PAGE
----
• Health Informatics

Cite this

Identifying heart failure using EMR-based algorithms. / Tison, Geoffrey H.; Chamberlain, Alanna; Pletcher, Mark J.; Dunlay, Shannon M; Weston, Susan A.; Killian, Jill M.; Olgin, Jeffrey E.; Roger, Veronique Lee.

In: International Journal of Medical Informatics, Vol. 120, 01.12.2018, p. 1-7.

Research output: Contribution to journalArticle

Tison, Geoffrey H. ; Chamberlain, Alanna ; Pletcher, Mark J. ; Dunlay, Shannon M ; Weston, Susan A. ; Killian, Jill M. ; Olgin, Jeffrey E. ; Roger, Veronique Lee. / Identifying heart failure using EMR-based algorithms. In: International Journal of Medical Informatics. 2018 ; Vol. 120. pp. 1-7.
@article{c881d5dfcdb04f5794420e4cac3e602d,
title = "Identifying heart failure using EMR-based algorithms",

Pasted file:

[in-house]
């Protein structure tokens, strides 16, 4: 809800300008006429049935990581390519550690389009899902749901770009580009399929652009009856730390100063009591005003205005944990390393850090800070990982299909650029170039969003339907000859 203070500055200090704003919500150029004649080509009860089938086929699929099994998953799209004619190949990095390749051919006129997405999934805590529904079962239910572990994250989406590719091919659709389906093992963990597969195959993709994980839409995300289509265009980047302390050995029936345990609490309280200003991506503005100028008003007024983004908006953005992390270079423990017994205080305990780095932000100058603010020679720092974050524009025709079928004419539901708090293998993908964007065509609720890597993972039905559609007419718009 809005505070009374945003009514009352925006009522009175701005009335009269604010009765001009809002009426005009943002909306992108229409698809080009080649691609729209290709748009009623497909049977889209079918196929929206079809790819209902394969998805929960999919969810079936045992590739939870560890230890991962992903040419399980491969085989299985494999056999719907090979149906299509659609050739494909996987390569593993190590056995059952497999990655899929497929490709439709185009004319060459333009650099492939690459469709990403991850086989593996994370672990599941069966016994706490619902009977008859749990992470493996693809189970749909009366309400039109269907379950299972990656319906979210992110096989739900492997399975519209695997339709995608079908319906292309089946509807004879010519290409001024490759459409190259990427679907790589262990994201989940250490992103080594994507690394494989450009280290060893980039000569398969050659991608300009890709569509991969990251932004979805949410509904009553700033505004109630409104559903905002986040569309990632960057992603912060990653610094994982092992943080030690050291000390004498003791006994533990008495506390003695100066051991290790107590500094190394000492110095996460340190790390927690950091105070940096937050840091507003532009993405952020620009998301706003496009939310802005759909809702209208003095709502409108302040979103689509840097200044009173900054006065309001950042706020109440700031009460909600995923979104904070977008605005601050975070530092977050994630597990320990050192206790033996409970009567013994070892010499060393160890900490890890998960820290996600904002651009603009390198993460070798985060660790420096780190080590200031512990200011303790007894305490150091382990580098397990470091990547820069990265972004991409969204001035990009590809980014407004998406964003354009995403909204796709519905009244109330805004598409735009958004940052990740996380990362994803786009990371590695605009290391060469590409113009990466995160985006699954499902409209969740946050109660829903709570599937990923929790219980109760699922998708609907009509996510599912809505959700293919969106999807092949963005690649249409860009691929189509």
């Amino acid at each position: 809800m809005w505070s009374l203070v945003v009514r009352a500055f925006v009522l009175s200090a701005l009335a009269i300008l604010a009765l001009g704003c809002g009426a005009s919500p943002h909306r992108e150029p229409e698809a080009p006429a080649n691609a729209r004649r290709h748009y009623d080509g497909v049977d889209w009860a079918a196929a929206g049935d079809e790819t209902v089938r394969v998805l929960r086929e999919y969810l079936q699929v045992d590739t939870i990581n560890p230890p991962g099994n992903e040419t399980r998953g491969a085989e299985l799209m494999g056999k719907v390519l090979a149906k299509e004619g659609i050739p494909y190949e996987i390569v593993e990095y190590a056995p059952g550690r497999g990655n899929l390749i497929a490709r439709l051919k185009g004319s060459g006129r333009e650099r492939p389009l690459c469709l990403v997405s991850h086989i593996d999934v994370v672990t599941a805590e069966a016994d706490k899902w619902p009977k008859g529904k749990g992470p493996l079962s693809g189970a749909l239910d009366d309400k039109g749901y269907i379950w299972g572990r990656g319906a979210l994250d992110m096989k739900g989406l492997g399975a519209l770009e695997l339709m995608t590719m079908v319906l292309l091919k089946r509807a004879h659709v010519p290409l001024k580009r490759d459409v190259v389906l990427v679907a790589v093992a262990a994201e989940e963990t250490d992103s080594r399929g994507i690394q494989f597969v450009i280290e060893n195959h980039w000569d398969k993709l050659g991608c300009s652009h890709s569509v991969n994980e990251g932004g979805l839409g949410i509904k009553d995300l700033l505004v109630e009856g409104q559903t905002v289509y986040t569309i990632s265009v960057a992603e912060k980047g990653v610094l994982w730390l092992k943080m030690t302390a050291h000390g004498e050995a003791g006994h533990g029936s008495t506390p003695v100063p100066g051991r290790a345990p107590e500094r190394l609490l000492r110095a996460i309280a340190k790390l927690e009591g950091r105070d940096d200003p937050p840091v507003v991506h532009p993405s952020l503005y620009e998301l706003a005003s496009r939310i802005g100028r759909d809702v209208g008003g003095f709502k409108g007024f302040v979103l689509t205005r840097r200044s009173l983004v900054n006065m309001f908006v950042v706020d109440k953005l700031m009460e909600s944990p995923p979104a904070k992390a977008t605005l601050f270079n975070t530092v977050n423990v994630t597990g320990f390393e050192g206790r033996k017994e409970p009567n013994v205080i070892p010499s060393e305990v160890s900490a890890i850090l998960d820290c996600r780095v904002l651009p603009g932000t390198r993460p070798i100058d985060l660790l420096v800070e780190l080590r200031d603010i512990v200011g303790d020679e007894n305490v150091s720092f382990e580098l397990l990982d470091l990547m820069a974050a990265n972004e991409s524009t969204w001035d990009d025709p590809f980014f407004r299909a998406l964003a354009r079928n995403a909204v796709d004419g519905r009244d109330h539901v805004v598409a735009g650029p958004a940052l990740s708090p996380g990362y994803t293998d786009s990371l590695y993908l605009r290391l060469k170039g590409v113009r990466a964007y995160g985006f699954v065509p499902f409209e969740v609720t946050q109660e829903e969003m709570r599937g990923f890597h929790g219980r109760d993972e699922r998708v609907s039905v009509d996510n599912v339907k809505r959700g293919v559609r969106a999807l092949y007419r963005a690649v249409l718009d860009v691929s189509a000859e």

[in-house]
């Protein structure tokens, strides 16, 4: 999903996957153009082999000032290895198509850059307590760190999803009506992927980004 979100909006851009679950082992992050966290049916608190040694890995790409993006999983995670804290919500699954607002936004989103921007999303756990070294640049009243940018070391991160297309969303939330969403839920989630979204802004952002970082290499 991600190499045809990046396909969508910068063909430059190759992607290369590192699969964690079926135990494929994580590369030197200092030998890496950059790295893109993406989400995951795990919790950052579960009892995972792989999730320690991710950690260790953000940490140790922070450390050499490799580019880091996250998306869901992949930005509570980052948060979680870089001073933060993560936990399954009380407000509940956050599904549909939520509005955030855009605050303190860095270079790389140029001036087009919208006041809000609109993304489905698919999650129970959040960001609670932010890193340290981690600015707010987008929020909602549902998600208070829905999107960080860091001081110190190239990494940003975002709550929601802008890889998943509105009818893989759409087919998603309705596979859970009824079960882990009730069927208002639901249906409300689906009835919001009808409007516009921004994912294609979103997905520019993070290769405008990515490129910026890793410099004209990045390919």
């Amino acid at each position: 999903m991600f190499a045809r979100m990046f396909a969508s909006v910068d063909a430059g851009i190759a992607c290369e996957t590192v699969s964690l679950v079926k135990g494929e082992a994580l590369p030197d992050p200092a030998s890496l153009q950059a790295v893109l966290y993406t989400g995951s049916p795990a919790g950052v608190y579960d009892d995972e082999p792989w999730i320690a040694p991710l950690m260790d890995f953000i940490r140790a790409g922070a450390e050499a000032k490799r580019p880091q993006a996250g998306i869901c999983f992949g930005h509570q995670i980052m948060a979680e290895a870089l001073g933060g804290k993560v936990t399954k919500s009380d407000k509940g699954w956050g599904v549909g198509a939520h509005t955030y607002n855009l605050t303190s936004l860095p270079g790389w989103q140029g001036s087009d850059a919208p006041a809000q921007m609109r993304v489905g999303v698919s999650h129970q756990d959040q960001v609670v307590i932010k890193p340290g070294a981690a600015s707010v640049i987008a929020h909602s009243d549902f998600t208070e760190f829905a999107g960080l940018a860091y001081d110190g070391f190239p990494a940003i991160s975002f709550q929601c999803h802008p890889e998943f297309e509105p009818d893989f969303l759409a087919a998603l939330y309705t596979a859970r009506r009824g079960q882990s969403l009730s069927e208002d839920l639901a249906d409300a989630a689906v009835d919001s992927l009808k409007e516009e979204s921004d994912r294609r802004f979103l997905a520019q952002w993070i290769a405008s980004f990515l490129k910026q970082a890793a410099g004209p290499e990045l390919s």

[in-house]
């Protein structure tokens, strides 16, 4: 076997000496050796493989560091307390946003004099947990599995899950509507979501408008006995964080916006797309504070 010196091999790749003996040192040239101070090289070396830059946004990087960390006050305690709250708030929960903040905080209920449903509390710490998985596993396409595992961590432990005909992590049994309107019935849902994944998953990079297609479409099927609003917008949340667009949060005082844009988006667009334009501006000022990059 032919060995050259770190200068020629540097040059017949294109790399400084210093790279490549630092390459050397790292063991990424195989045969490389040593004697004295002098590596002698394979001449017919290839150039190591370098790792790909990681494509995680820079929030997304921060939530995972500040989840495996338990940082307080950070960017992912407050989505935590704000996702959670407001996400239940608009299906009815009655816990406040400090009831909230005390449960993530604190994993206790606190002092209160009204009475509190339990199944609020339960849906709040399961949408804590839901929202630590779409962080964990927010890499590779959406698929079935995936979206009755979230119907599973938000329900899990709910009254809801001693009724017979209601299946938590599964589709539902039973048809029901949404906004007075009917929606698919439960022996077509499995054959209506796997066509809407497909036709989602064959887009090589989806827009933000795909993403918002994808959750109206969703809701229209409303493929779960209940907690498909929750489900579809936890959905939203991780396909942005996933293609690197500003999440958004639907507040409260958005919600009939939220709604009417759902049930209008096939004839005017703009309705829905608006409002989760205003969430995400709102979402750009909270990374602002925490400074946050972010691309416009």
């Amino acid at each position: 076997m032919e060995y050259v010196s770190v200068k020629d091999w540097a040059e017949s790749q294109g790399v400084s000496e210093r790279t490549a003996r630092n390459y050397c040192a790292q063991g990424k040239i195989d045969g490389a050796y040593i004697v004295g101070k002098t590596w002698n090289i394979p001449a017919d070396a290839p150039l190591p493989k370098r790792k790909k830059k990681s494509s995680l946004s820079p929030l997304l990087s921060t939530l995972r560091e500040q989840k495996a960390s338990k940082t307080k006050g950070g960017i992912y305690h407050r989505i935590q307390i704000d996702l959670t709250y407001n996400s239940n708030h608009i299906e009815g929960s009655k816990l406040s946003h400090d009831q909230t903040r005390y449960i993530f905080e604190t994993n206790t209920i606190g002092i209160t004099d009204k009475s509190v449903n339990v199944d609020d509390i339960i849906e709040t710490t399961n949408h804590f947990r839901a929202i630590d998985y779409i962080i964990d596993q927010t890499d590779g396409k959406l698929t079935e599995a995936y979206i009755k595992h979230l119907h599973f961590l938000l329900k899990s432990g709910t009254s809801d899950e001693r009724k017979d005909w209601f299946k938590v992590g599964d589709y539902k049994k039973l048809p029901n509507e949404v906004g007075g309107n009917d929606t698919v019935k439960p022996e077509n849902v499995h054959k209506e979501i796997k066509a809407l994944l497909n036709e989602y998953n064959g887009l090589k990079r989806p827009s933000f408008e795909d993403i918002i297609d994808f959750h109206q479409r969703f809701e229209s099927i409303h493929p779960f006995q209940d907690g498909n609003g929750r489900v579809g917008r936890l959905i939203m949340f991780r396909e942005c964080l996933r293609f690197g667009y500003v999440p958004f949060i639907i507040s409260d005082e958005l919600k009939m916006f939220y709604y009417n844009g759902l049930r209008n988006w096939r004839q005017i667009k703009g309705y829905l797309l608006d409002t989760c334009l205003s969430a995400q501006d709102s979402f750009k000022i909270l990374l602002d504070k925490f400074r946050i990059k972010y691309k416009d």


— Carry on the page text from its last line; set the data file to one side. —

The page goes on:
abstract = "Background: Heart failure (HF) is a major clinical and public health problem, the management of which will benefit from large-scale pragmatic research that leverages electronic medical records (EMR). Requisite to using EMRs for HF research is the development of reliable algorithms to identify HF patients. We aimed to develop and validate computable phenotype algorithms to identify patients with HF using standardized data elements defined by the Patient Centered Outcomes Research Network (PCORnet) Common Data Model (CDM). Methods: We built HF computable phenotypes utilizing the data domains of HF diagnosis codes, prescribed HF-related medications and N-terminal B-type natriuretic peptide (NT-proBNP). Algorithms were validated in a cohort (n = 76,254) drawn from Olmsted County, MN between 2010–2012 a sample of whose records were manually reviewed to confirm HF according to Framingham criteria. Results: The different algorithms we tested provided different tradeoffs between sensitivity and positive predictive value (PPV). The highest sensitivity (78.7{\%}) algorithm utilized one HF diagnosis code and had the lowest PPV (68.5{\%}). The addition of more algorithm components, such as additional HF diagnosis codes, HF medications or elevated NT-proBNP, improved the PPV while reducing sensitivity. When added to a diagnostic code, the addition of NT-proBNP (>450 pg/mL) had a similar impact compared to additional HF medication criteria, increasing PPV by ∼3–4{\%} and decreasing sensitivity by ∼7–10{\%}. Conclusions: Algorithms derived from PCORnet CDM elements can be used to identify patients with HF without manual adjudication with reasonable sensitivity and PPV. Algorithm choice should be driven by the goal of the research.",